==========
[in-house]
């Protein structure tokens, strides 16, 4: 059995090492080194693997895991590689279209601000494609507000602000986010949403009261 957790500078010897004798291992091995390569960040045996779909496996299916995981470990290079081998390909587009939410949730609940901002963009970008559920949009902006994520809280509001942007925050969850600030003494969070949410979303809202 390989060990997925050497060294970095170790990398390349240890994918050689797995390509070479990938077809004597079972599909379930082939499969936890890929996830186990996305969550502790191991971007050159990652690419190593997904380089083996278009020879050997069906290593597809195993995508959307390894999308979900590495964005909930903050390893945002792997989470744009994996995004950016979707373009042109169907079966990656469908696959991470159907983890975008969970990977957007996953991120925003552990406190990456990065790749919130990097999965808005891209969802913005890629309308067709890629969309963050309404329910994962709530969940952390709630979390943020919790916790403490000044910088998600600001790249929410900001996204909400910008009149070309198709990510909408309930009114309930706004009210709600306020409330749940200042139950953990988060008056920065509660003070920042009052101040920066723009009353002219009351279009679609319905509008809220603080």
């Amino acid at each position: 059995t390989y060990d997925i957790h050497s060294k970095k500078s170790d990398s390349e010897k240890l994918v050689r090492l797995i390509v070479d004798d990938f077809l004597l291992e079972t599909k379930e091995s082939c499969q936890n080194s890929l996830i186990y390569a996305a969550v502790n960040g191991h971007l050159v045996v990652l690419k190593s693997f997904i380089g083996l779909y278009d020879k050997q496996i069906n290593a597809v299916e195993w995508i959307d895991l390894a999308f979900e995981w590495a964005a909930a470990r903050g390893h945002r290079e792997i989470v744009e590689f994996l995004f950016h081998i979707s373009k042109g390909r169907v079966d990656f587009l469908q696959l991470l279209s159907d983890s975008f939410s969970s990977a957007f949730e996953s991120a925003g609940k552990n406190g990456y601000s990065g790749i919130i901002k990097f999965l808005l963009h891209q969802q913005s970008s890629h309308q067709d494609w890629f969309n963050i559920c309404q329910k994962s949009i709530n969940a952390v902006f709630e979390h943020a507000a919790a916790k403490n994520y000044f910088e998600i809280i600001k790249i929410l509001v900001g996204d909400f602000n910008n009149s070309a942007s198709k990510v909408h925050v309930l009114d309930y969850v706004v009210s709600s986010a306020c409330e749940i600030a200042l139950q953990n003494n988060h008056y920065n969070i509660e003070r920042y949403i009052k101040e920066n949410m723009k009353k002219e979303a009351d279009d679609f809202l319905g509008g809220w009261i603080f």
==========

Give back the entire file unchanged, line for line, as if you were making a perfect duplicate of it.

[in-house]
């Protein structure tokens, strides 16, 4: 059995090492080194693997895991590689279209601000494609507000602000986010949403009261 957790500078010897004798291992091995390569960040045996779909496996299916995981470990290079081998390909587009939410949730609940901002963009970008559920949009902006994520809280509001942007925050969850600030003494969070949410979303809202 390989060990997925050497060294970095170790990398390349240890994918050689797995390509070479990938077809004597079972599909379930082939499969936890890929996830186990996305969550502790191991971007050159990652690419190593997904380089083996278009020879050997069906290593597809195993995508959307390894999308979900590495964005909930903050390893945002792997989470744009994996995004950016979707373009042109169907079966990656469908696959991470159907983890975008969970990977957007996953991120925003552990406190990456990065790749919130990097999965808005891209969802913005890629309308067709890629969309963050309404329910994962709530969940952390709630979390943020919790916790403490000044910088998600600001790249929410900001996204909400910008009149070309198709990510909408309930009114309930706004009210709600306020409330749940200042139950953990988060008056920065509660003070920042009052101040920066723009009353002219009351279009679609319905509008809220603080």
């Amino acid at each position: 059995t390989y060990d997925i957790h050497s060294k970095k500078s170790d990398s390349e010897k240890l994918v050689r090492l797995i390509v070479d004798d990938f077809l004597l291992e079972t599909k379930e091995s082939c499969q936890n080194s890929l996830i186990y390569a996305a969550v502790n960040g191991h971007l050159v045996v990652l690419k190593s693997f997904i380089g083996l779909y278009d020879k050997q496996i069906n290593a597809v299916e195993w995508i959307d895991l390894a999308f979900e995981w590495a964005a909930a470990r903050g390893h945002r290079e792997i989470v744009e590689f994996l995004f950016h081998i979707s373009k042109g390909r169907v079966d990656f587009l469908q696959l991470l279209s159907d983890s975008f939410s969970s990977a957007f949730e996953s991120a925003g609940k552990n406190g990456y601000s990065g790749i919130i901002k990097f999965l808005l963009h891209q969802q913005s970008s890629h309308q067709d494609w890629f969309n963050i559920c309404q329910k994962s949009i709530n969940a952390v902006f709630e979390h943020a507000a919790a916790k403490n994520y000044f910088e998600i809280i600001k790249i929410l509001v900001g996204d909400f602000n910008n009149s070309a942007s198709k990510v909408h925050v309930l009114d309930y969850v706004v009210s709600s986010a306020c409330e749940i600030a200042l139950q953990n003494n988060h008056y920065n969070i509660e003070r920042y949403i009052k101040e920066n949410m723009k009353k002219e979303a009351d279009d679609f809202l319905g509008g809220w009261i603080f």